Persimmons In sixth grade Mrs. Walker slapped the back of my head and made me stand in the corner for not knowing the difference between persimmon and precision. How to choose persimmons. This is precision. Ripe ones are soft and brown-spotted. Sniff the bottoms. The sweet one will be fragrant. How… Continue reading Li-Young Lee
Love doesn’t reside in the heart, anyway. Love resides in the liver along with jaundice. ― Amy Gerstler, Medicine. (Penguin Books; 1 edition June 1, 2000)
I like swimming against the current, but only because it makes me feel I’ve earned the ease and pleasure of floating back to where I started. — Jan Heller Levi, from “Conversation,” Once I Gazed at You in Wonder: Poems (Louisiana State University Press, 1999)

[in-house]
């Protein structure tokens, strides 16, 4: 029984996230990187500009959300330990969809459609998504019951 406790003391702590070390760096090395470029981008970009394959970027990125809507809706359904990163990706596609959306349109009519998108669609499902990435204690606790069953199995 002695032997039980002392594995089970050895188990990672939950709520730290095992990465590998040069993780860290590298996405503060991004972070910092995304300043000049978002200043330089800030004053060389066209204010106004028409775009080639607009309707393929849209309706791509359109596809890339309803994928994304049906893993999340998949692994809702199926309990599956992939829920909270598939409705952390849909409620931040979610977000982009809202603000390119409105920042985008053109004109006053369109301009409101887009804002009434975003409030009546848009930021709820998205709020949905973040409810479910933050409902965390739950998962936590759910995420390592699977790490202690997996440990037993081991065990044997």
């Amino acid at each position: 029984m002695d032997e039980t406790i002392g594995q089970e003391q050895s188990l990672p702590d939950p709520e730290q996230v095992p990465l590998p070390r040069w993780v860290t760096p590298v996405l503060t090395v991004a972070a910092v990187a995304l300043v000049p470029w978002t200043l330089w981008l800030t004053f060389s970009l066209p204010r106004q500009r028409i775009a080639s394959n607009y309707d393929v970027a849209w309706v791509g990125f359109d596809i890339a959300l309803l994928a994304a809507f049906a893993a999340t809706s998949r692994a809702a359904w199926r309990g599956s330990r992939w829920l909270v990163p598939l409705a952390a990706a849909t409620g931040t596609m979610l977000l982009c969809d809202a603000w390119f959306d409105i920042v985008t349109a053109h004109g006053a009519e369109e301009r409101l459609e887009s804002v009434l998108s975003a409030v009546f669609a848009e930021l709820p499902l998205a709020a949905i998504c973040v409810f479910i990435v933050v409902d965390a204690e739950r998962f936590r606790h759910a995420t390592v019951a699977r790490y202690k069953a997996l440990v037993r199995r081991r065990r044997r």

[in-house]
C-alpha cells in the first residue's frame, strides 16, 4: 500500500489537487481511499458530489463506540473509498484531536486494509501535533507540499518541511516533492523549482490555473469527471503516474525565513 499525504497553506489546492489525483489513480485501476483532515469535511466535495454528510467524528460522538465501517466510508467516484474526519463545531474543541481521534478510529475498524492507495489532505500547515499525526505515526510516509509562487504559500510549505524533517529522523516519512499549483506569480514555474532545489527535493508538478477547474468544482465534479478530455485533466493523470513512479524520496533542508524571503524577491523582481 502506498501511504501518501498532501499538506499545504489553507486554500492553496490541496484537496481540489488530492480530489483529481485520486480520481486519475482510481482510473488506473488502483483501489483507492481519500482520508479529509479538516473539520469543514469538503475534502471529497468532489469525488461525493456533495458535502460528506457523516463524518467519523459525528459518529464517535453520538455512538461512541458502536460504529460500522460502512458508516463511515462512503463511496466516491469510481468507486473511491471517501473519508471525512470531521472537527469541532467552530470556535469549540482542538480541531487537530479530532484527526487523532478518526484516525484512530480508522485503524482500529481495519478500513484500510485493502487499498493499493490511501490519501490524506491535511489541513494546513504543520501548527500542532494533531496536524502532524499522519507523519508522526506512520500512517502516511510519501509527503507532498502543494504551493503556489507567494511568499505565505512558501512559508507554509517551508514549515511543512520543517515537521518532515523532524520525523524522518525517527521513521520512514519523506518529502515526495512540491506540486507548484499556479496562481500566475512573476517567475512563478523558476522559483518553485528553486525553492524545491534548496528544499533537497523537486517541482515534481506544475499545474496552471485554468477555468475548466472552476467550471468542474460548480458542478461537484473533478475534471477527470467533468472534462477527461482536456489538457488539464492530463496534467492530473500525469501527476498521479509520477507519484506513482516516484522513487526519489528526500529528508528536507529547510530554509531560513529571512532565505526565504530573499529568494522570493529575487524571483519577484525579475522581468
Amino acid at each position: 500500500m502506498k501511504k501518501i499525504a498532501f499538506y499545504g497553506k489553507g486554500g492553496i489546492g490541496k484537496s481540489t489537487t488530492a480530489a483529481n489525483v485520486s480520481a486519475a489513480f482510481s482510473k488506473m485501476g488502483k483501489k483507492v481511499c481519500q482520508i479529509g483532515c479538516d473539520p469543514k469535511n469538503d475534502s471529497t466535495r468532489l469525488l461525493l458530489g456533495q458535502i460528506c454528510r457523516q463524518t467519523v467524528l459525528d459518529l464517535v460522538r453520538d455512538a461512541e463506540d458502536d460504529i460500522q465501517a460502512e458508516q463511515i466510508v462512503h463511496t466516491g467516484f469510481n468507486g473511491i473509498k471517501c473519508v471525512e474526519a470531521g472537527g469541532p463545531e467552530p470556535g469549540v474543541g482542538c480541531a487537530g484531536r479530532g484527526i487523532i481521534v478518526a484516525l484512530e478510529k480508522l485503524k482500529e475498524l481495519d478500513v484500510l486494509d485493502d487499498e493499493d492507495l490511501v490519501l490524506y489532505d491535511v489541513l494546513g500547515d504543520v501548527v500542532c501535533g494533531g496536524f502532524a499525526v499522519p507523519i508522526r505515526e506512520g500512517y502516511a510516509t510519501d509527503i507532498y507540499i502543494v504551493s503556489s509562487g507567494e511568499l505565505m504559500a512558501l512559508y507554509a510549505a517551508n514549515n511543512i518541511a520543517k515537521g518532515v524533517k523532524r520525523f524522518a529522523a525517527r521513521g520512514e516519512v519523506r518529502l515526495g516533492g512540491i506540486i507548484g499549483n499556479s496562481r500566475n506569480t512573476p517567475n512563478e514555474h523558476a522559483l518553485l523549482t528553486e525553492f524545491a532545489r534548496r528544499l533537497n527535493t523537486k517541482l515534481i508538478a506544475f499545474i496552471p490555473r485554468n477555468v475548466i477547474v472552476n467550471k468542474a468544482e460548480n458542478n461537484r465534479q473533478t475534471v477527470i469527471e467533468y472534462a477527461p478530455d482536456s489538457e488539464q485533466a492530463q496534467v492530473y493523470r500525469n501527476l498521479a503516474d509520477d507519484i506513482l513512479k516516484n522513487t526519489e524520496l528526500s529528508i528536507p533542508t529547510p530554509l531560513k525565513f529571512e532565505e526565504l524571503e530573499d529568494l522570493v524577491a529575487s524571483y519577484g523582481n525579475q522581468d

They’d never been lovers, of course, not in the physical sense. But they’d been lovers as most of us manage, loving through expressions and gestures and the palm set softly upon the bruise at the necessary moment. Lovers by inclination rather than by lust. Lovers, that is, by love. — Gregory Maguire, Out of Oz.… Continue reading Gregory Maguire
I remembered the snow of almond trees I followed birds’ flight-paths to the moon’s mountain to the eiderdown of birth I learned and forgot all the languages on earth.” — Amina Saïd, from “Path of Light,” Words Without Borders, July 2011 issue: The Arab Spring, Part I (trans. Marilyn Hacker)
Being in love is something like poetry. Certainly, you can analyze and expound its various senses and intentions, but there is always something left over, mysteriously hovering between music and meaning. — Muriel Spark
I’ll say I love you, which will lead, of course, to disappointment, but those words unsaid poison every next moment. I will try to disappoint you better than anyone ever has. — Stephen Dunn, from “Mon Semblable,” Different Hours. (W. W. Norton & Company; 1St Edition edition January 17, 2002) Originally published 2000.